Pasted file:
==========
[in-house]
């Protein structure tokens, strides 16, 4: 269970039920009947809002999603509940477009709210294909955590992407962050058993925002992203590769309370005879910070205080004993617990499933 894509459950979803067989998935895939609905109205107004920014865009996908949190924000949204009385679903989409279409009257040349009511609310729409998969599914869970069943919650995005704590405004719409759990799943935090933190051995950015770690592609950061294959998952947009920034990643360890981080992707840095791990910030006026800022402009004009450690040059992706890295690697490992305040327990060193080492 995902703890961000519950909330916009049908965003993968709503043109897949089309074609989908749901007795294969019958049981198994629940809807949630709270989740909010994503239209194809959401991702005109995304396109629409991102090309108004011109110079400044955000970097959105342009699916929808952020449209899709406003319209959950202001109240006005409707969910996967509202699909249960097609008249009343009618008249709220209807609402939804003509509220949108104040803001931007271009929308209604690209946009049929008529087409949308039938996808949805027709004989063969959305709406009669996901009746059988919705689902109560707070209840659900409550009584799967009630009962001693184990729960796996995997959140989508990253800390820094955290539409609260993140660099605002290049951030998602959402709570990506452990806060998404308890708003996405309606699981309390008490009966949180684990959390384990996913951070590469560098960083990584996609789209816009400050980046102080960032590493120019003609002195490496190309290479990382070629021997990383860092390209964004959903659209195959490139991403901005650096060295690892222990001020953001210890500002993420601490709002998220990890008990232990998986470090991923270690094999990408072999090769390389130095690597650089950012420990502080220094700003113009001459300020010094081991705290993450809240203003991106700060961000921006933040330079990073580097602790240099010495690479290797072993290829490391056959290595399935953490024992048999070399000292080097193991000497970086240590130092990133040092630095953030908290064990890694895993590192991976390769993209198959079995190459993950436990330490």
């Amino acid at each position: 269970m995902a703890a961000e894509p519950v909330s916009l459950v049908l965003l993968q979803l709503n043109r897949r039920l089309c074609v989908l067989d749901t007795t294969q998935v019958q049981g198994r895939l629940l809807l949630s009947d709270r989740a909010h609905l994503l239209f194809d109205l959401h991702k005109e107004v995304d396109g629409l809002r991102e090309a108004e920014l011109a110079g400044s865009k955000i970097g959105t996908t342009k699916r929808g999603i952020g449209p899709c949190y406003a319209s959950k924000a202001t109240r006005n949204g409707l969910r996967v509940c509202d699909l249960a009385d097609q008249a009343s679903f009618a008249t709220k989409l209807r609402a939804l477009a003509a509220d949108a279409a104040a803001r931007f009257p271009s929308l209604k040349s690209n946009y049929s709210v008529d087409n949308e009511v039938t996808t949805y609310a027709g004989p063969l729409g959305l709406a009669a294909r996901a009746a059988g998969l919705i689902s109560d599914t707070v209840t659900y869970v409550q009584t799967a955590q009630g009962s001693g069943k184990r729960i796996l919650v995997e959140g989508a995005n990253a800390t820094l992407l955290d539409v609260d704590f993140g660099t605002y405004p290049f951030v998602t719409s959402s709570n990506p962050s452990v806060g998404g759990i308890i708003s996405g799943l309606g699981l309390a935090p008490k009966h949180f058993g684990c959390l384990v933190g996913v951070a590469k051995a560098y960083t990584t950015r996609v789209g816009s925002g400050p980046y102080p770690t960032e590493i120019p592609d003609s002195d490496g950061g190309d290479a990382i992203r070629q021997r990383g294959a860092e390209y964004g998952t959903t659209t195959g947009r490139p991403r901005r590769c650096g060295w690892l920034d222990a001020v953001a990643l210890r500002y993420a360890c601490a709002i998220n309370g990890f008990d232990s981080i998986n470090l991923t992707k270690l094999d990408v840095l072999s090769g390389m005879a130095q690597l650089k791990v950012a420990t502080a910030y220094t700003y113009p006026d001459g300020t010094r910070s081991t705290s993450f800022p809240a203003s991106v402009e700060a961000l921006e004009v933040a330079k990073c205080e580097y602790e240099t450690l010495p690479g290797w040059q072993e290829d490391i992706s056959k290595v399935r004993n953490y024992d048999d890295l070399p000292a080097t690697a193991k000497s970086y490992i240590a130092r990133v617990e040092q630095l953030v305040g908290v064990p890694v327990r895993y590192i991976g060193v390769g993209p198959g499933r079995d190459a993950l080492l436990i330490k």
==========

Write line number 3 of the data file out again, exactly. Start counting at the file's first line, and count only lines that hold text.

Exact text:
């Amino acid at each position: 269970m995902a703890a961000e894509p519950v909330s916009l459950v049908l965003l993968q979803l709503n043109r897949r039920l089309c074609v989908l067989d749901t007795t294969q998935v019958q049981g198994r895939l629940l809807l949630s009947d709270r989740a909010h609905l994503l239209f194809d109205l959401h991702k005109e107004v995304d396109g629409l809002r991102e090309a108004e920014l011109a110079g400044s865009k955000i970097g959105t996908t342009k699916r929808g999603i952020g449209p899709c949190y406003a319209s959950k924000a202001t109240r006005n949204g409707l969910r996967v509940c509202d699909l249960a009385d097609q008249a009343s679903f009618a008249t709220k989409l209807r609402a939804l477009a003509a509220d949108a279409a104040a803001r931007f009257p271009s929308l209604k040349s690209n946009y049929s709210v008529d087409n949308e009511v039938t996808t949805y609310a027709g004989p063969l729409g959305l709406a009669a294909r996901a009746a059988g998969l919705i689902s109560d599914t707070v209840t659900y869970v409550q009584t799967a955590q009630g009962s001693g069943k184990r729960i796996l919650v995997e959140g989508a995005n990253a800390t820094l992407l955290d539409v609260d704590f993140g660099t605002y405004p290049f951030v998602t719409s959402s709570n990506p962050s452990v806060g998404g759990i308890i708003s996405g799943l309606g699981l309390a935090p008490k009966h949180f058993g684990c959390l384990v933190g996913v951070a590469k051995a560098y960083t990584t950015r996609v789209g816009s925002g400050p980046y102080p770690t960032e590493i120019p592609d003609s002195d490496g950061g190309d290479a990382i992203r070629q021997r990383g294959a860092e390209y964004g998952t959903t659209t195959g947009r490139p991403r901005r590769c650096g060295w690892l920034d222990a001020v953001a990643l210890r500002y993420a360890c601490a709002i998220n309370g990890f008990d232990s981080i998986n470090l991923t992707k270690l094999d990408v840095l072999s090769g390389m005879a130095q690597l650089k791990v950012a420990t502080a910030y220094t700003y113009p006026d001459g300020t010094r910070s081991t705290s993450f800022p809240a203003s991106v402009e700060a961000l921006e004009v933040a330079k990073c205080e580097y602790e240099t450690l010495p690479g290797w040059q072993e290829d490391i992706s056959k290595v399935r004993n953490y024992d048999d890295l070399p000292a080097t690697a193991k000497s970086y490992i240590a130092r990133v617990e040092q630095l953030v305040g908290v064990p890694v327990r895993y590192i991976g060193v390769g993209p198959g499933r079995d190459a993950l080492l436990i330490k």